Their radius and angles of entry are designed to slow traffic, but are roundabouts right for your city?
According to the U.S. Federal Highway Administration, roundabouts are becoming more popular based on the opportunities to improve safety and increase an intersection’s operational efficiency, among other considerations and benefits.
Today’s transportation planners and design engineers may consider a roundabout for a wide range of intersection types including freeway interchange ramp terminals, state highway intersections and local roadway intersections.
When designing a roundabout, there are many different design techniques and technical parameters to consider depending on the speed of traffic, the desired vehicle capacity and the number of connecting streets at your intersection site. Also, many of the design techniques are substantially different for single-lane roundabouts than for roundabouts with multiple lanes.
The good news for roundabout designers is that the basic form and function of roundabouts are very similar regardless of intersection type or location. This is because the modern roundabout is defined by three basic design principles.
A roundabout’s radius and angles of entry are designed to slow traffic speeds. By reducing vehicle speeds and eliminating crossing conflicts that are present at conventional (signalized and all-way-stop-controlled) intersections, roundabouts can greatly improve vehicle and pedestrian safety.
Vehicles approaching a roundabout must yield to circulating traffic before entering a roundabout. The yield-at-entry feature further reduces traffic speeds and helps to improve intersection sight distances when compared to conventional intersections.
Traffic is directed to the right (in the U.S.) using a curved path of entry into the roundabout. The circular roadway is able to process high volume left turns more efficiently than all-way stop signs or traffic signals, and it can handle a wide range of traffic volumes from connecting side roads.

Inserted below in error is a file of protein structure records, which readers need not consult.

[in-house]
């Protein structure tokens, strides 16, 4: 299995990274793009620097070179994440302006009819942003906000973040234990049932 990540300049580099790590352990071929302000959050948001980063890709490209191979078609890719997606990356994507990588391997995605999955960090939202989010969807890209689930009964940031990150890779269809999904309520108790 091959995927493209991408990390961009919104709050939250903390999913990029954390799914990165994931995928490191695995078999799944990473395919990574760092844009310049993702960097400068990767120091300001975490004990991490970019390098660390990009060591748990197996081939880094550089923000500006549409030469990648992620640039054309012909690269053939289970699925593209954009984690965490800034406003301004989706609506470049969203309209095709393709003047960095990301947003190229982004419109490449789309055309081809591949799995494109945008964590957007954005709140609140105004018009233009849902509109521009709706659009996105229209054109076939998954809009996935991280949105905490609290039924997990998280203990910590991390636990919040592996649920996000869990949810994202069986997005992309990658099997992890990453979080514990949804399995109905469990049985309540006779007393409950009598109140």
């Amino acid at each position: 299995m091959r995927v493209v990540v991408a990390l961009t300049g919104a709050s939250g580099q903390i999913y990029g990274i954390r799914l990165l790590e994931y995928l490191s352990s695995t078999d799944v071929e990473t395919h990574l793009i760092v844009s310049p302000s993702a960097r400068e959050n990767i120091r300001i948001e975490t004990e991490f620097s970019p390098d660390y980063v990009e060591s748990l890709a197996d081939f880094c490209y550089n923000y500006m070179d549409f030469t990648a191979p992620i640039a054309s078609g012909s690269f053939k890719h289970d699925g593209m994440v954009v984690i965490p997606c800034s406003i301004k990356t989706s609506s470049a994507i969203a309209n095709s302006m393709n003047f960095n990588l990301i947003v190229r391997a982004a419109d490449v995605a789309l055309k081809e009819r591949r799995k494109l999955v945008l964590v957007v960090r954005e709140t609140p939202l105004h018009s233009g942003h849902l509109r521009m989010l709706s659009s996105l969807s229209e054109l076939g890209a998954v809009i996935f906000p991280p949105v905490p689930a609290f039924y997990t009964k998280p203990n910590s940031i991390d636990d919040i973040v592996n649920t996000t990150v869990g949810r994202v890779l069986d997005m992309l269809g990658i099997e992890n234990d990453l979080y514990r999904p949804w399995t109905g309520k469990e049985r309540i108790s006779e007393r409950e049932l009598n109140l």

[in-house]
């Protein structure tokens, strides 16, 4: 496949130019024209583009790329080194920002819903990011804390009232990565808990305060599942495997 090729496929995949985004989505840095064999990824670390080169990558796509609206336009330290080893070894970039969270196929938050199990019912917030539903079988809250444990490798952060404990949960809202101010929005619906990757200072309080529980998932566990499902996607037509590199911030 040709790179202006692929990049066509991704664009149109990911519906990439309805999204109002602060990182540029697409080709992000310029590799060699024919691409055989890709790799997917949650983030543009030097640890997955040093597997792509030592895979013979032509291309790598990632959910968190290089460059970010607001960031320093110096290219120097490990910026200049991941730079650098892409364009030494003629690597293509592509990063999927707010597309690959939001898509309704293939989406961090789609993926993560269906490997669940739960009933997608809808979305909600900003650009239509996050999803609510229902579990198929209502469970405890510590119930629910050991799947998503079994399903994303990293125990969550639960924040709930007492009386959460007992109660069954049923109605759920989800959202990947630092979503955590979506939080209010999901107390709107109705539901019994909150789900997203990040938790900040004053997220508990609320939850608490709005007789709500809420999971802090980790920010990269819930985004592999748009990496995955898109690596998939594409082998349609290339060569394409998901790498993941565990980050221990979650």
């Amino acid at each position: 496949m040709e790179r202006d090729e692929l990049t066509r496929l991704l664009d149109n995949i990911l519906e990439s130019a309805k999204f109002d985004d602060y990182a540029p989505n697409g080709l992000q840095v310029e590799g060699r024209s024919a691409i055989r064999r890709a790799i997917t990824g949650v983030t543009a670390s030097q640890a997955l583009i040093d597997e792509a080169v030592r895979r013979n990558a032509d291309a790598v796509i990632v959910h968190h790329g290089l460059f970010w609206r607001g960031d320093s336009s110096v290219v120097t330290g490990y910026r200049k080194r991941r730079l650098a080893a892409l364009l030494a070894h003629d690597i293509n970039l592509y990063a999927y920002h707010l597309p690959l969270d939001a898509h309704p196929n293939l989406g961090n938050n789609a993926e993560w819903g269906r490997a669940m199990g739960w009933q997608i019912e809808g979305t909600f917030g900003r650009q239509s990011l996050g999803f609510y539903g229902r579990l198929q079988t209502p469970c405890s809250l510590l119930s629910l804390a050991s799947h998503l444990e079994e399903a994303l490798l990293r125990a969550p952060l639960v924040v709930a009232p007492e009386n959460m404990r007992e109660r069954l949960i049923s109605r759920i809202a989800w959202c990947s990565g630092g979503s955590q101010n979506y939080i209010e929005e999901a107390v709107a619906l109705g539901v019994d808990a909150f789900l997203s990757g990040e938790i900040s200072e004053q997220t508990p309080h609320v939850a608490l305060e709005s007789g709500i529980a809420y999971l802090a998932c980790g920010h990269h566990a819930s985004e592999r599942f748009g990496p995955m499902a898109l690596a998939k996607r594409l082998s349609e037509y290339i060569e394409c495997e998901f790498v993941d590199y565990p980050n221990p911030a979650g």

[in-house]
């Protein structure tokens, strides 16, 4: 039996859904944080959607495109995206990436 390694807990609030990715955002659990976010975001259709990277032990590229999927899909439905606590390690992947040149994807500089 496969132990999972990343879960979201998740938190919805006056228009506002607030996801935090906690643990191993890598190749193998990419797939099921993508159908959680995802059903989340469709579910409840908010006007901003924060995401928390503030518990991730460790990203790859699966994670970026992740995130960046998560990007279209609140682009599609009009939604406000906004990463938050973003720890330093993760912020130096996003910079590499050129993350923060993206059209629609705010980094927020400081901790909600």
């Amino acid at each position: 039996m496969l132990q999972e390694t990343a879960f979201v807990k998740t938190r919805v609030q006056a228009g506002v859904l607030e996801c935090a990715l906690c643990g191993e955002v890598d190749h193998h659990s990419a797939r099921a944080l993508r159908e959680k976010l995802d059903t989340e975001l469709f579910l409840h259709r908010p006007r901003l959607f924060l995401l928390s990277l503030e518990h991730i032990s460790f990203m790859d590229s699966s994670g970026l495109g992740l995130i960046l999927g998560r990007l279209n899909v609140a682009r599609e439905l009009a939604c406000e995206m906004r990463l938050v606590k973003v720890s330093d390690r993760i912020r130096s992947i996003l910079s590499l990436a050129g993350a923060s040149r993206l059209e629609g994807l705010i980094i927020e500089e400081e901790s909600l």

In many cases, the geometric design parameters (roundabout size, entry and exit widths, and speed) are dictated by the ability of the largest vehicles to successfully and safely maneuver through the roundabout. As was the case of the roundabout at Peakview and Peoria avenues in Centennial, Colorado, where the geometric design was largely determined by the need to accommodate large semitrailers that routinely travel in and out of a nearby commercial and industrial business park.
Yet another design consideration is the central island, which is located in the middle of a roundabout. The central island often includes landscaping and other aesthetic treatments to help drivers recognize a roundabout as they approach. In the case of the roundabouts on either end of Cascade Avenue, a street that bisects the University of Wisconsin River Falls campus, the central islands also include structural monuments with signage and lights that serve as prominent gateway entrances into either end of the University campus.
These are just a few basic roundabout design principles and considerations in the intricate balance between a host of technical requirements and aesthetic treatment options. All of these considerations must be carefully analyzed when determining whether a roundabout is the right intersection alternative for your specific site.
Scott Hotchkin, PE, is an SEH roundabout design professional who has designed more than 150 roundabouts across the country. Scott is often called upon to help decision-makers determine whether a roundabout is an appropriate intersection design treatment for their particular site and community. Contact Scott